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Recent Decisions: Lords Justices; Master of the Rolls; V. C. Kindersley.

RECENT DECISIONS IN THE SUPERIOR

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A sum of £1,000 was settled in default of children who should attain twenty-one or marry, and upon the death of the wife in her husband's life-time, to such persons as would have been entitled to her personal estate, in case she had died unmarried and intestate: Held, dismissing with costs an appeal from the Master of the Rolls, that a daughter surviving the wife who predeceased her husband was entitled to the fund, although she afterwards died under twenty-one, and unmarried, to the exclusion of the wife's brothers and sisters. UNDER a marriage settlement, a sum of £1000 was settled in default of children, who should attain twenty-one or marry, and, upon the death of the wife in the husband's lifetime, to such persons as would have been entitled to the personal estate of the wife in case she had died unmarried and intestate. It appeared that the wife predeceased her husband, leaving a daughter, who, however, died under the age of twenty-one, without having married. The Master of the Rolls, having held that the daughter was entitled to the exclusion of the wife's brothers and sisters, they presented this appeal.

Cairns and Archibald Smith in support; Lloyd and Hanson contrà; Shapter, Karslake, and Fischer for other parties.

The Lords Justices dismissed the appeal, with costs.

Master of the Rolls. Köhn v. Sturgis. July 8, 1856.

AL

MARRIED WOMAN-PAYMENT OF DIVIDENDS, THOUGH HUSBAND INSOLVENT ON STOCK SETTLED TO SEPARATE USE.

A sum of £1,000 stock in the London and North Western Railway Company had been assigned, upon trust, to pay the dividends to a married woman for life, for her own absolute use and benefit. Her husband afterwards became insolvent: A bill by his assignee in insolvency for payment of the dividends on such stock was dismissed with costs.

IT appeared that a sum of £1000 stock in the London and North Western Railway Company had been assigned in trust to pay the dividends thereof to a married woman for life for her own absolute use and benefit, and that, upon her husband having subsequently become insolvent, his assignee filed this bill, claiming payment of the dividends.

Amphlett for the plaintiff; Osborne for the provisional assignee; Lloyd and Surrage contrà; Hobhouse for the trustees.

The Master of the Rolls dismissed the bill, with

costs.

Vice-Chancellor Kindersley.

Wilton v. Colvin. July 16, 1856.

MARRIAGE SETTLEMENT-CONSTRUCTION OF COVENANT-FUTURE PROPERTY-POWER OF APPOINT

MENT.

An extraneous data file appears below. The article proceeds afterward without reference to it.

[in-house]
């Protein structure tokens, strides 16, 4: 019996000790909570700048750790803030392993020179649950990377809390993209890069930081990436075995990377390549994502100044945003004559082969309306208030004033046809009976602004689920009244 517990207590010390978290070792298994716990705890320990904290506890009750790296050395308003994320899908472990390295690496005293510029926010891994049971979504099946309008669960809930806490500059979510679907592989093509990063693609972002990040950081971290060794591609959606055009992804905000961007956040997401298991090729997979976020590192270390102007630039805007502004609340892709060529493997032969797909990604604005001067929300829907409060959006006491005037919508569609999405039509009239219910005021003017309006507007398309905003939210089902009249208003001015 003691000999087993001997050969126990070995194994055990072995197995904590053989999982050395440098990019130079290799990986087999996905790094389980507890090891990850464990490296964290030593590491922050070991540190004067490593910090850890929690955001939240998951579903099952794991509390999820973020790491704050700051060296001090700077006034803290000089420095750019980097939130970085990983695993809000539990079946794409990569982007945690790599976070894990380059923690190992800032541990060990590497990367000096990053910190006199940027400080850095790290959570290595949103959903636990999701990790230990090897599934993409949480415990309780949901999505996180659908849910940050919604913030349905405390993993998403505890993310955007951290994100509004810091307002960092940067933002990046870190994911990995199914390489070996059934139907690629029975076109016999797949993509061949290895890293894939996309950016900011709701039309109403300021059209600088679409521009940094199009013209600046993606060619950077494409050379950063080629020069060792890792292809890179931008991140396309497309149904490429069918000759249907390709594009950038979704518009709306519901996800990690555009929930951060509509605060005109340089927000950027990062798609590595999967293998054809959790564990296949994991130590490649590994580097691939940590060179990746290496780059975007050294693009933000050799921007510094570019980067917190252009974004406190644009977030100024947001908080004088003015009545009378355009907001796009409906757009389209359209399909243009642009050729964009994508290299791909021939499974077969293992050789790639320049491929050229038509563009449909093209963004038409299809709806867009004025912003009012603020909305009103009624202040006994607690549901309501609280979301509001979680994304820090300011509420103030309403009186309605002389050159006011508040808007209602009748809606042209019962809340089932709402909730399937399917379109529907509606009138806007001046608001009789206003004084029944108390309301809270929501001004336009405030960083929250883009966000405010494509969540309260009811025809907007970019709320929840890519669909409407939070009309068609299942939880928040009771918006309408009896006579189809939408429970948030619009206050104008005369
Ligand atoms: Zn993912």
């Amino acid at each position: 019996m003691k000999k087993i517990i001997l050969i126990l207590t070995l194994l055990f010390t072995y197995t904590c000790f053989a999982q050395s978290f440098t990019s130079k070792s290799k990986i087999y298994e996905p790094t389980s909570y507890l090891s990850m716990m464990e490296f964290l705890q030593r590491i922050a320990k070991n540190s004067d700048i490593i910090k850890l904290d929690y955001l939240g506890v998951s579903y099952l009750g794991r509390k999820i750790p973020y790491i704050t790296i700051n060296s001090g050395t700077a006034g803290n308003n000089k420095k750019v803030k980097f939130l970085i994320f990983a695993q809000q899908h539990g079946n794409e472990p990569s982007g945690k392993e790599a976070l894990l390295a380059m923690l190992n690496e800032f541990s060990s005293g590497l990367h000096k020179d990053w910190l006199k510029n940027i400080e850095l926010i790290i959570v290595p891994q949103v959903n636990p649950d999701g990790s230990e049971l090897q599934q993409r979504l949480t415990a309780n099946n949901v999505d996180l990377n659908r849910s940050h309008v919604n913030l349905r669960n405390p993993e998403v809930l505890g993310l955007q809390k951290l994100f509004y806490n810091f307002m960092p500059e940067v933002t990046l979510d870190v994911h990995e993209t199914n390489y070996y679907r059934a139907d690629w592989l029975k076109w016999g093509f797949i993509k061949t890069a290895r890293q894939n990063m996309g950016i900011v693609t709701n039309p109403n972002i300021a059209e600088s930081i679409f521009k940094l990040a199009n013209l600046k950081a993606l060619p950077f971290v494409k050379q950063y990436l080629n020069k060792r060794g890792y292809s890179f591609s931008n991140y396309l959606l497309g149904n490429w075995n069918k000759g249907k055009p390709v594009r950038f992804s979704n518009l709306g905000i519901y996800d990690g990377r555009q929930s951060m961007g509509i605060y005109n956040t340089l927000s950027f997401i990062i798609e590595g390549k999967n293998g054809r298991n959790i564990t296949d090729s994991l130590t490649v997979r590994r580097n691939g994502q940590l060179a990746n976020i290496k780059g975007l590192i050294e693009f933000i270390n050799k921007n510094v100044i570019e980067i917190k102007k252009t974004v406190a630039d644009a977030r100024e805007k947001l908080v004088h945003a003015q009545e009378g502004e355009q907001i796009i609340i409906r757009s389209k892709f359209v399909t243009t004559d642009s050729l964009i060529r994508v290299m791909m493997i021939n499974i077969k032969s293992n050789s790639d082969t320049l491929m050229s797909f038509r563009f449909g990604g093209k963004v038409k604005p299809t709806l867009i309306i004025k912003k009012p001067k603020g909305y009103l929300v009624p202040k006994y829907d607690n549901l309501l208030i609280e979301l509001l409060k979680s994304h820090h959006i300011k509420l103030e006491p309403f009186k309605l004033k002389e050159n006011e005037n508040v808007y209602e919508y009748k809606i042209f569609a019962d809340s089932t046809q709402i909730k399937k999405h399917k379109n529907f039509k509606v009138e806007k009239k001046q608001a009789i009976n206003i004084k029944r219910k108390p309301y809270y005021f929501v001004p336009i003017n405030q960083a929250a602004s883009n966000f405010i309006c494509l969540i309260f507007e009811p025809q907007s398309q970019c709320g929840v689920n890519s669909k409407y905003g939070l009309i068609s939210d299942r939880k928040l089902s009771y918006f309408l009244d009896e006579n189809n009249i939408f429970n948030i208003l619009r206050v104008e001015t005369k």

A marriage settlement, after reciting that all property to which the wife might eventually become entitled should be settled, contained a covenant by the intended husband that, for the considerations aforesaid and in further pursuance of the said

COURTS.

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agreement, all and every the estate and effects of what nature or kind soever, whether real or personal, which the intended wife should become seised, possessed of, or entitled to, should be taken as a distinct estate from him and free from his debts and engagements, and should be conveyed, settled and assured upon the trusts of the settlement. It appeared that the wife at the date of the settlement was entitled to certain property under her father's will, but which was not received by her in consequence of his affairs being entangled, and that she had exercised her power of appointment in respect thereof reserved by the settlement: Held, that as the covenant did not include property to which the wife was entitled in possession, although the recital did, the fact of the deferred payment did not bring it within the scope of the covenant, and that her husband was therefore entitled.

Upon the marriage of Mr. and Mrs. Horne a marriage settlement was executed, whereby it was recited that all the property to which the wife might eventually become entitled in her own right should be settled; and the husband covenanted that, for the considerations aforesaid, and in further pursuance of the said agreement, all and every the estate and effects of what nature or kind soever, whether real or personal, whether the wife should become seised, possessed of, or entitled to, should be taken as a distinct estate from him, and free from his debts and engagements, and should be conveyed, settled, and assured upon the trusts thereinbefore expressed. There was a power of appointment reserved to the wife in the event of there being no issue of the marriage, and which she exercised over certain property to which she was entitled at the date of the settlement under her father's will, but which, by reason of his affairs being entangled, had not been paid.

The question was now raised on this special case whether such property came within the covenant. Anderson and Collins for the plaintiff; Goldsmid and Cotton for other parties.

The Vice-Chancellor, after referring to Hoare v. Hornby (2 Y. and C., Ch. 121) said that the words in the covenant imported futurity, and did not, therefore, apply to any property to which the wife was entitled in possession, and that the fact of her not having received her share under her father's will, to which she was entitled at the date of the settlement, in consequence of the entanglement of his affairs, did not bring it within the operation of the covenant, and the husband was therefore entitled.

Farrer v. Dain. July 17, 1856.

CHARITABLE GIFT-DECLARATION-COMMON ADMINISTRATION DECREE-SPECIAL ENQUIRIES.